Defining the Years of Mililani High School in Volumes

Shelby Seu

Yearbooks are one of the best ways to reflect upon one’s years as a student. They provide opportunities to spark memories and feelings as the pages are filled with the pictures of old classmates, school events and thoughtful notes friends had left for the owner. However, for me, it was an opportunity to get back at my father for all the times he’s made fun of me. Mililani High School is the alma mater of my father and all his siblings, and eventually will be my own in 2024. Now, though the designs and layouts of this intimate piece of history have been altered over the years, one thing remains constant – the volume numbers on the spinal cord. As I compared the number on my father’s yearbook to mine, I realized that even though we both grew up in Mililani and attended Mililani High School, we didn’t experience the same MHS.

In terms of the school itself, the home of the mighty Trojans has undergone many improvements since the last time my father was a student walking its newly born halls. The school originally stretched (insert buildings), saving its older generation the longer walks their younger counterparts are forced to embark on to get from class to class. Along with the mass expansion of the school’s boundaries, MHS has gained the title as one of the largest high schools on the island, with the student body seeing a dramatic increase throughout the years 

Another interesting thing for me to compare was the characteristics of our differing  classmates. Scrunchies, baggy jeans, cardigans, oversized clothing and the idea of layering numerous pieces to create one outfit that are now popular were things that used to be laughed at as our parents started the famous “back in my day” lecture. There was especially a lot of laughter when my parents were reflecting on their past trends, including Cavarriccis and the splotchy acid washed jeans that would be folded at the ankles to resemble joggers, not to mention the usage of sweater vests, Doc Martens, and high tops. Hair was similar between our generations as the mullet and heavily layered hair cut returned with a few modern alterations, although I can gladly report that we’ve successfully left behind the trend of large, teased hairstyles that required a can of hairspray to maintain. In terms of popular hangout areas, though my generation can be seen within the first 5 minutes after school flooding the shops at the Mililani Town Center, my father said most of his classmates spent a large amount of their time at Liberty House, which used to be the company that occupied the Macy’s space at Ala Moana.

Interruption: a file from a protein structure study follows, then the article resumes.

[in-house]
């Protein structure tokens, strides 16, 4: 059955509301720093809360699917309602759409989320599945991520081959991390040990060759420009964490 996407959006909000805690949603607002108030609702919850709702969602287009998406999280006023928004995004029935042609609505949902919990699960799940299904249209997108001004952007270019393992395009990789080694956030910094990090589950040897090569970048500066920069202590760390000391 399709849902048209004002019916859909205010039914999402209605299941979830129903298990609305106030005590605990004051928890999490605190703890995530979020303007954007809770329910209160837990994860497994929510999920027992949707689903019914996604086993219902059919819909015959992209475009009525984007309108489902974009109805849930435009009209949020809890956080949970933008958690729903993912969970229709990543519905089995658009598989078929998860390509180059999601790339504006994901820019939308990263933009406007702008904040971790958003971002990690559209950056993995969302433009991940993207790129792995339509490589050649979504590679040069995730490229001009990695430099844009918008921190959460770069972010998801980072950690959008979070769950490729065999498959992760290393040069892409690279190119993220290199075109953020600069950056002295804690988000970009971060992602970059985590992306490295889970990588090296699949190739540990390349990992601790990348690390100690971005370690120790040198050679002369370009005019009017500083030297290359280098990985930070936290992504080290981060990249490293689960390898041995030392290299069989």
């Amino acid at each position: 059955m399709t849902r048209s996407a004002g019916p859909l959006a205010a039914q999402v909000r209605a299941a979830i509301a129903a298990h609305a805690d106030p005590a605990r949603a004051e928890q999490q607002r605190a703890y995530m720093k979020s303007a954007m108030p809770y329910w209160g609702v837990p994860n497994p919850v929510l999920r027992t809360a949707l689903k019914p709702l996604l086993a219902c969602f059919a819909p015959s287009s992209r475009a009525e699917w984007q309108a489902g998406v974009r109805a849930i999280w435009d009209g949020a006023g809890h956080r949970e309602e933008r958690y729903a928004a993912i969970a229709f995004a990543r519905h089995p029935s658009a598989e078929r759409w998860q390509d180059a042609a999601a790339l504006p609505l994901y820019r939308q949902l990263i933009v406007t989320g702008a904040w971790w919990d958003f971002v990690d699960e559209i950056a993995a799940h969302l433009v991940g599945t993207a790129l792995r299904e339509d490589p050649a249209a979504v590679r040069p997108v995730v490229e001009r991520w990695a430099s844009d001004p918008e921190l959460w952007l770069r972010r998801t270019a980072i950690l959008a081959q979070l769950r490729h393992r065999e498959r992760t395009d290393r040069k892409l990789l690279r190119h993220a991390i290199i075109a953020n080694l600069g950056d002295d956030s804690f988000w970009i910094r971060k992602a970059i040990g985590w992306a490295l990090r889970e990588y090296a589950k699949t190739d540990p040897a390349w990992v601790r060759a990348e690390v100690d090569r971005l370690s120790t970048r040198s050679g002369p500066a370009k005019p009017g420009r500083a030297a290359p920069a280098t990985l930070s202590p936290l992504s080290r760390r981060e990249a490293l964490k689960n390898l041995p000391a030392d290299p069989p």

Worries were also a very differing subject when it comes to our two drastically different generations. My father would say that his generation was more concerned about having fun and partying during their years of high school. Though there were students that shared similar levels of anxiety when it comes to academics, the stress of acquiring straight A’s and a near-perfect score on every test seems to be more prominent in my generation, especially with the accessibility of social media. Global platforms like Instagram, Twitter, and Snapchat are the most common vessels when it comes to viewing society’s standards and expectations. Therefore, with millions of these posts being accessible all from one’s hand, my generation is exposed to a harmful amount of unhealthy life goals. 

I think that’s what makes me so envious of my father’s generation. To me, it seems like they were able to see life as it was in front of them. They were not concerned about how many strangers liked what they were wearing or what they ate that day. They were focused on themselves and the environment around them, allowing them to live life according to their agenda and not to the agenda of thousands of individuals on the other side of the globe. My father’s generation was able to learn the more valuable, intimate lessons of life as they carried out their high school life with the experiences and people that held a significant amount of relevance to them, rather than a glamorized figure that may not even know of their existence. 

So, we may laugh or roll our eyes when we hear our elders’ signature phrase “when I was your age,” but perhaps it’s best to pause and hear what they have to say. Though most of my time was spent laughing, with or at, my father as he shared his wild high school experiences, it was also a time for me to reflect on my own. Thanks to his stories and lectures, I learned the value of balance. I learned to cherish the small moments with my friends and classmates as its accumulation will allow me to keep moving forward through tougher situations. Yet above all else, I learned the importance of being myself. My father was someone who never strayed away from who he truly was, no matter the circumstances, which is why I look up to him so much. Simultaneously, his stories also made me realize that one thing has never changed about MHS. Its ability to foster the diverse experiences that resonate with so many of its students as they turn into stories that will provide lessons and laughter for generations to come.